GaymerX is a gaming convention that takes place every year in San Jose, CA. GaymerX is a “queer space”; a convention where panels center on queer themes, but all are invited and welcomed. As a proud media sponsor of GaymerX, Unicorn Booty is covering diversity issues in gaming.
The first-person shooter Call of Duty: Black Ops 3 made series’ history at launch with the first playable, fully voiced female protagonist for the story’s campaign. The game joins the ranks of other triple-A releases such as Fallout 4 and Assassin’s Creed: Syndicate that have allowed female and female-identifying players to choose the gender that suits their play style. But Black Ops 3’s woman warrior fails to deliver an authentic performance in several key areas. In fact, the game’s overall narrative actually devalues the idea of female bodies on the front lines of heavy combat.
Call of Duty has had playable female characters in previous games. Black Ops 3 is the first attempt by the series to build a gender-neutral narrative where male and female characters can both participate interchangeably. However, many reviewers have pointed out its stumbling dialogue and player interactions clearly indicate a male-skewed script: She gets called a “him”, a “boy scout”, and is even attracted to another woman which could be construed as Black Ops 3 being super progressive and lesbian-inclusive, but is probably more a case of them not changing the gender from their original male storyline.
Developers say that they aimed for a tough heroine like Alien’s Ripley and instead missed the mark with obvious errors a quick edit could have solved. More female representation in actions is always welcome, but women gamers deserve better than general laziness from developers rather than gender and sexuality being treated as an afterthought in top-tier game titles.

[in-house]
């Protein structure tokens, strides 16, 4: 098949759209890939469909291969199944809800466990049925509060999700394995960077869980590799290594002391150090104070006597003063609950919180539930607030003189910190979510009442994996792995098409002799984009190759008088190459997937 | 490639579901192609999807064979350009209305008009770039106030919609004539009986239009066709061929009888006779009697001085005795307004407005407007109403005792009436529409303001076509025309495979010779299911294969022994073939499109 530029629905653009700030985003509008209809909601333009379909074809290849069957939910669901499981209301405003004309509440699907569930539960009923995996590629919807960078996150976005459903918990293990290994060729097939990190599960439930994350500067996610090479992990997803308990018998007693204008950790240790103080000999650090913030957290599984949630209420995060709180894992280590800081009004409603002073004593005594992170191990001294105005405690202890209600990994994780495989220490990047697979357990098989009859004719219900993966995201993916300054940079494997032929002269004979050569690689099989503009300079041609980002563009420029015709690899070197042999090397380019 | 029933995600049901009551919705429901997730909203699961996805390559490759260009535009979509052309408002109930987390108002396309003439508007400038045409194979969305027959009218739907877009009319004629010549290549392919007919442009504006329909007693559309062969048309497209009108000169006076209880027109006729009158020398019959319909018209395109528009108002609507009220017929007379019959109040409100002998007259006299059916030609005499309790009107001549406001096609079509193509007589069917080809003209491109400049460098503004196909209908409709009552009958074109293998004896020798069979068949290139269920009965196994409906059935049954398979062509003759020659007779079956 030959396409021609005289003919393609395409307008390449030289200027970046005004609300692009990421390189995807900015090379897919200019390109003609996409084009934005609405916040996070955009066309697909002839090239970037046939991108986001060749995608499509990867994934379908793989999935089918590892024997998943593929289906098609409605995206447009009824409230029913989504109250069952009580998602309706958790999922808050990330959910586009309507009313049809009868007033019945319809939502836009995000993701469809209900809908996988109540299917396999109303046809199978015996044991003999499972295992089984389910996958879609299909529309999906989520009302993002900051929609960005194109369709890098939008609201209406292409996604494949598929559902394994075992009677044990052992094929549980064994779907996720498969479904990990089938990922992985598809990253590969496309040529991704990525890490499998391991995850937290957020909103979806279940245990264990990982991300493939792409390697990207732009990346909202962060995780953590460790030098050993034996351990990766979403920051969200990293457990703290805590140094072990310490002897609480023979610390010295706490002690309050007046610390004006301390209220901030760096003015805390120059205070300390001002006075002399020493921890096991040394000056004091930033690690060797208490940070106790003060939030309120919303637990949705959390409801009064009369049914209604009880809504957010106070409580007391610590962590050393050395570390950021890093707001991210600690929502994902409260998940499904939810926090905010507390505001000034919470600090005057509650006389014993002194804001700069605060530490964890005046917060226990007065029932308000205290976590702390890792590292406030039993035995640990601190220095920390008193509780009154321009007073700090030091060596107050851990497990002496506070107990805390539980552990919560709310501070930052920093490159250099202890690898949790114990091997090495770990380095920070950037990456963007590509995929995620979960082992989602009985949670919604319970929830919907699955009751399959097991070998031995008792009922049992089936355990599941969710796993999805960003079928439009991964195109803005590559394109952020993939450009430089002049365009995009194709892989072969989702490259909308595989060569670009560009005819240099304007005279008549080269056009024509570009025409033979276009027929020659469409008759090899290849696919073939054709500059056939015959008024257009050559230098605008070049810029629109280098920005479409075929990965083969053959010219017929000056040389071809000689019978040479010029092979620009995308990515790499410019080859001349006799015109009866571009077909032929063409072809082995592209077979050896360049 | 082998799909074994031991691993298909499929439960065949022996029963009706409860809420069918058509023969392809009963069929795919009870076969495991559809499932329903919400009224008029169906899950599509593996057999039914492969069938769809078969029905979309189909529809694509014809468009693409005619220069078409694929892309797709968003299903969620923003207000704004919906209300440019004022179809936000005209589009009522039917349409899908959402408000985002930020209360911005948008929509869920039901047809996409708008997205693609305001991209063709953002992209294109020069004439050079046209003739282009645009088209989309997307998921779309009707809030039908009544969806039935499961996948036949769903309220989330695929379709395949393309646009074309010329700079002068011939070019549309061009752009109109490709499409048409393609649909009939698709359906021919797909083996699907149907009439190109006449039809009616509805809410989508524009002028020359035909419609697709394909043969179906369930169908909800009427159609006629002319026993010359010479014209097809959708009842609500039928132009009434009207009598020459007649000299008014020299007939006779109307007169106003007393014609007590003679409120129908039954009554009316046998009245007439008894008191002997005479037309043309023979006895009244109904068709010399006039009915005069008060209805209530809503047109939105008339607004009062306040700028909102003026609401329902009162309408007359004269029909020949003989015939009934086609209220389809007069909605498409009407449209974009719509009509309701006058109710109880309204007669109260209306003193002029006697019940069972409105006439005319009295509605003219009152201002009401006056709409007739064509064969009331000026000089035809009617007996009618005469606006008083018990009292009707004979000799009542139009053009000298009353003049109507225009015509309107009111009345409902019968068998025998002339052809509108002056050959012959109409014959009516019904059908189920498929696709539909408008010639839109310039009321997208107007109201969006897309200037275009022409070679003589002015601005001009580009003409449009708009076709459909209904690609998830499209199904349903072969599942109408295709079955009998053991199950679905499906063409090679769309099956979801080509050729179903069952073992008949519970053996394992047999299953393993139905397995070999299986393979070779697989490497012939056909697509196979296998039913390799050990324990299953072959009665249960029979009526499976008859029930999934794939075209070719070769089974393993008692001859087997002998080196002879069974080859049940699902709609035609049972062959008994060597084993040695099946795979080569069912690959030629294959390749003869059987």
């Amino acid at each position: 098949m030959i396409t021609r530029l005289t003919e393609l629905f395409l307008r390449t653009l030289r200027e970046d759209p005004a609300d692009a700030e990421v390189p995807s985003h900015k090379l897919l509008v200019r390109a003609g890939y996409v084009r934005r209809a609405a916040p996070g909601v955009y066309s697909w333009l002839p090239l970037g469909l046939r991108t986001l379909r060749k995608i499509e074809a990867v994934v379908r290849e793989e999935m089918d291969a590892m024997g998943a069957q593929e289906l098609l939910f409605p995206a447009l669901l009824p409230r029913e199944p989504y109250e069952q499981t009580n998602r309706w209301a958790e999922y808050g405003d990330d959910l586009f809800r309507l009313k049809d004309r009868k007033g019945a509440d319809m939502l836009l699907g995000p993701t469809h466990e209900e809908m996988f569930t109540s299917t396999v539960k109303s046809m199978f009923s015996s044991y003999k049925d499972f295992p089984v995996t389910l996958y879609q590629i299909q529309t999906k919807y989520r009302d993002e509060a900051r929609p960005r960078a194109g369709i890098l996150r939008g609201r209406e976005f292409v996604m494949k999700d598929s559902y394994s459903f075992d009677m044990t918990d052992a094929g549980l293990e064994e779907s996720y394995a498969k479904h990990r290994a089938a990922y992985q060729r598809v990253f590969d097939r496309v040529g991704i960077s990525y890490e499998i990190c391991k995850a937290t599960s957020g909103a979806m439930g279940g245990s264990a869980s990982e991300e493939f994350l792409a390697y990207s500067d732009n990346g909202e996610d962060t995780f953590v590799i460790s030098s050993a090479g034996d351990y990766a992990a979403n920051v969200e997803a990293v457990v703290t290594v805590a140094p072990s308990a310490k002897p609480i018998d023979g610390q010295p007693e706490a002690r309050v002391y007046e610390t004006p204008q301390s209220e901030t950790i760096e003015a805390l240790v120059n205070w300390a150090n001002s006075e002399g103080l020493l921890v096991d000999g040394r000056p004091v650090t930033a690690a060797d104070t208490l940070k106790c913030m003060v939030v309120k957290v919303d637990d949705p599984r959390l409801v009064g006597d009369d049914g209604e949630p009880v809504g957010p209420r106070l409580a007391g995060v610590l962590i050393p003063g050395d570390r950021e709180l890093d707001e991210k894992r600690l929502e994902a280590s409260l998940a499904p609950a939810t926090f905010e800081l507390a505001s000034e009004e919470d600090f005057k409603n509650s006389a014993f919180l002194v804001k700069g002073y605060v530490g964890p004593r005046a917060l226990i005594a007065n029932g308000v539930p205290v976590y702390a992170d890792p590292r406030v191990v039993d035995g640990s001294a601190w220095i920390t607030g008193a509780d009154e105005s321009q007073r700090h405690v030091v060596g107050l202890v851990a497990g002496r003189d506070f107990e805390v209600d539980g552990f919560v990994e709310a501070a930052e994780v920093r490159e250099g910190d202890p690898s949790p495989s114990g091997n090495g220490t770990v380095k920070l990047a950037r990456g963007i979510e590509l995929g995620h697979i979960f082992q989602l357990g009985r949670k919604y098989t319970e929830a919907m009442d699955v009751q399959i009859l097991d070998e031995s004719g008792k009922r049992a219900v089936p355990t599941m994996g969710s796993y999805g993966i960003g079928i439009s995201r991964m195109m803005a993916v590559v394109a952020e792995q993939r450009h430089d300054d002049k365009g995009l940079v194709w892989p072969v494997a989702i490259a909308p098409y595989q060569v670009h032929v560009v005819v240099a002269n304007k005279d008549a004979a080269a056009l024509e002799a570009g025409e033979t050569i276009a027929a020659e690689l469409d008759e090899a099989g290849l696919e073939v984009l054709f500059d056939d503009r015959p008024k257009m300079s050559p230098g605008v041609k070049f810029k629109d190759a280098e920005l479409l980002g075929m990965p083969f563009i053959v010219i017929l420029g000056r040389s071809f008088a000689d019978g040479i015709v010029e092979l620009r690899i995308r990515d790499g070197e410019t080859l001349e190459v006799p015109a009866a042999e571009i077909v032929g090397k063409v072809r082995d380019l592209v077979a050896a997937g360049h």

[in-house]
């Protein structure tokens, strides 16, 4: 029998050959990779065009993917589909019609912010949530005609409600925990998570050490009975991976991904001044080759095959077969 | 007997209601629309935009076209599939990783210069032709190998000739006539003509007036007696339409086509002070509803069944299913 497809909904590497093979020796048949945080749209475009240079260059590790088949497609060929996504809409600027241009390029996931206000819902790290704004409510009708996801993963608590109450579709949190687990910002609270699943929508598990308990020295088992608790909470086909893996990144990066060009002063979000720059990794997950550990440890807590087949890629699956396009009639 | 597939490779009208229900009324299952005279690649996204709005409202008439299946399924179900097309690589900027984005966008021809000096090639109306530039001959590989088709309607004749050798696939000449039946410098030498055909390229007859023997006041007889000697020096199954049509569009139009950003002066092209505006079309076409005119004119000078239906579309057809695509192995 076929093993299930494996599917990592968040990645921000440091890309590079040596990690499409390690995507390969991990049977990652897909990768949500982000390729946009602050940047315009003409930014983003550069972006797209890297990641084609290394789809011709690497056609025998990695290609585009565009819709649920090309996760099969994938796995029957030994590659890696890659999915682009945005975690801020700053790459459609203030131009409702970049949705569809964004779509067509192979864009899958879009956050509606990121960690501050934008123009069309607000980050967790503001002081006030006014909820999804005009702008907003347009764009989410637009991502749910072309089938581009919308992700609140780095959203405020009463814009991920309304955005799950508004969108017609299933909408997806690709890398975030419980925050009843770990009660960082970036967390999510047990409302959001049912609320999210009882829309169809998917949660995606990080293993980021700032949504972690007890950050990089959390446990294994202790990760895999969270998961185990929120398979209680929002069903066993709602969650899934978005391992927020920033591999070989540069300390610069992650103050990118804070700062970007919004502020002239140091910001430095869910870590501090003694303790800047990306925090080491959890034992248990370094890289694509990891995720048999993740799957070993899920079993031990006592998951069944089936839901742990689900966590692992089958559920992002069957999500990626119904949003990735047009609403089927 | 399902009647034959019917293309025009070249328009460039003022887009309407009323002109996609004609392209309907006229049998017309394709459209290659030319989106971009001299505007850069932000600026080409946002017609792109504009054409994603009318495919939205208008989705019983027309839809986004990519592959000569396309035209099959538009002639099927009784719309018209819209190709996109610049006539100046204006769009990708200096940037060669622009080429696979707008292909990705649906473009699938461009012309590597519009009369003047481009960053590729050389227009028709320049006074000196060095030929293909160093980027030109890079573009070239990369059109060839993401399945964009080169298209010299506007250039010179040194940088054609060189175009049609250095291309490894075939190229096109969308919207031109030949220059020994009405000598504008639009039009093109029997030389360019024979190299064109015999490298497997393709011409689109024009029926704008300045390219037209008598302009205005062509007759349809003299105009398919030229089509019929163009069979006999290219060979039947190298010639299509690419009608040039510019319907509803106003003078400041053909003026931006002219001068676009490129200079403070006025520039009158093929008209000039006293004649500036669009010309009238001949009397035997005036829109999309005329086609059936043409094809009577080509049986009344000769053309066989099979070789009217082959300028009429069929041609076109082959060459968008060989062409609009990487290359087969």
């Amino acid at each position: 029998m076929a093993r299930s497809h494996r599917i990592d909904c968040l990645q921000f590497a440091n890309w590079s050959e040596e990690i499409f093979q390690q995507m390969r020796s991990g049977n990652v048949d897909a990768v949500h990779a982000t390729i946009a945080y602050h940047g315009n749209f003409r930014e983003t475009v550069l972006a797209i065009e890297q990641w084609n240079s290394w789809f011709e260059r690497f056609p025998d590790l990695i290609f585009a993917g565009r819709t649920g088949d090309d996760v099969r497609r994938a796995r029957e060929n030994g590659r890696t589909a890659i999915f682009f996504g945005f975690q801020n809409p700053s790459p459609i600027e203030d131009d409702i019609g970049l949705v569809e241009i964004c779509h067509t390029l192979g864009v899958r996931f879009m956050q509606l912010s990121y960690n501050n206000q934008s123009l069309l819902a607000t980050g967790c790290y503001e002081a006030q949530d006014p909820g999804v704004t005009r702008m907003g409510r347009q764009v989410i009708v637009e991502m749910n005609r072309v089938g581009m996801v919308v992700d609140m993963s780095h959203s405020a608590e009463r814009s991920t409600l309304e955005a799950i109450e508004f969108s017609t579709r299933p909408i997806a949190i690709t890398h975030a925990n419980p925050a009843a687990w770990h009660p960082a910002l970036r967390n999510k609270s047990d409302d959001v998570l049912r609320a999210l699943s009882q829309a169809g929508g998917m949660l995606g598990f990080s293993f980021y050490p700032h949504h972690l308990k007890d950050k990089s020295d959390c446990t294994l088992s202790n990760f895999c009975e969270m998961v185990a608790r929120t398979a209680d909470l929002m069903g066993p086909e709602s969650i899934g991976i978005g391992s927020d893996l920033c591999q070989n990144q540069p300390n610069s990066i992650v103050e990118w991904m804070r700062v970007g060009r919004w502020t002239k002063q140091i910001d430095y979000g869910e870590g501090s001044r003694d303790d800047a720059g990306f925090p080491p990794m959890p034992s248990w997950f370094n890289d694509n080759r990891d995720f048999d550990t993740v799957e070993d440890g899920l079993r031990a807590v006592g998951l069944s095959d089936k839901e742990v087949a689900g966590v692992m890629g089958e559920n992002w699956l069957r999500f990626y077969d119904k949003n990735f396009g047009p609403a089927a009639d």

But, the misrepresentation only gets worse when delving into the campaign’s storyline. Since Modern Warfare 3, Call of Duty games have been set in the near-future as opposed to conflicts past or present. Black Ops 3 takes place in 2065, a time when drones and combat robots go muzzle-to-muzzle with “augmented” (sound familiar, Deus Ex fans?) human soldiers. The campaign combines fast-paced fire fights with amplified tech powers such as imploding robots or swarming nano-bots that harass camped snipers. The protagonist plays one of these hybrid mechanical-human soldiers, but only after the first mission once his or her body gets violently torn apart — limbs literally ripped off — by a robot.
This gory start to the campaign applies to both male and female players. However, it is odd and maybe a little ironic that after a nearly dozen games, the Call of Duty series features its first campaign female player then essentially tears her body to shreds and “enhances” it with mechanical substitutes, especially considering the present-day context of today’s military, which for all attempts at diversity, still polices female bodies significantly.
The Department of Defense ran afoul of servicewomen, especially women of color, when it announced new hairstyle regulations banning dreadlocks and twists common on Black and other female soldiers. In 2014, only one in four victims of sexual assault in the military reported the incident to superior officers. Now, after a nearly three-year review period, the U.S. Department of Defense may finally allow women to serve in frontline combat beginning January 2016. Meanwhile, the Army Ranger School welcomed its first female graduates this year — the world’s toughest combat training regime for more than 60 years.
Call of Duty developers were right to acknowledge the growing importance of women in the future of the armed forces. But this augmentation storyline appears to say that the female body in itself must be fundamentally changed with mechanical advancements in order to be appropriate for extreme combat.
This seriously underestimates women in war, feeds into present-day fears of the female body in active combat and is a jarring misstep in the series’ attempt to introduce the first gender-neutral campaign.
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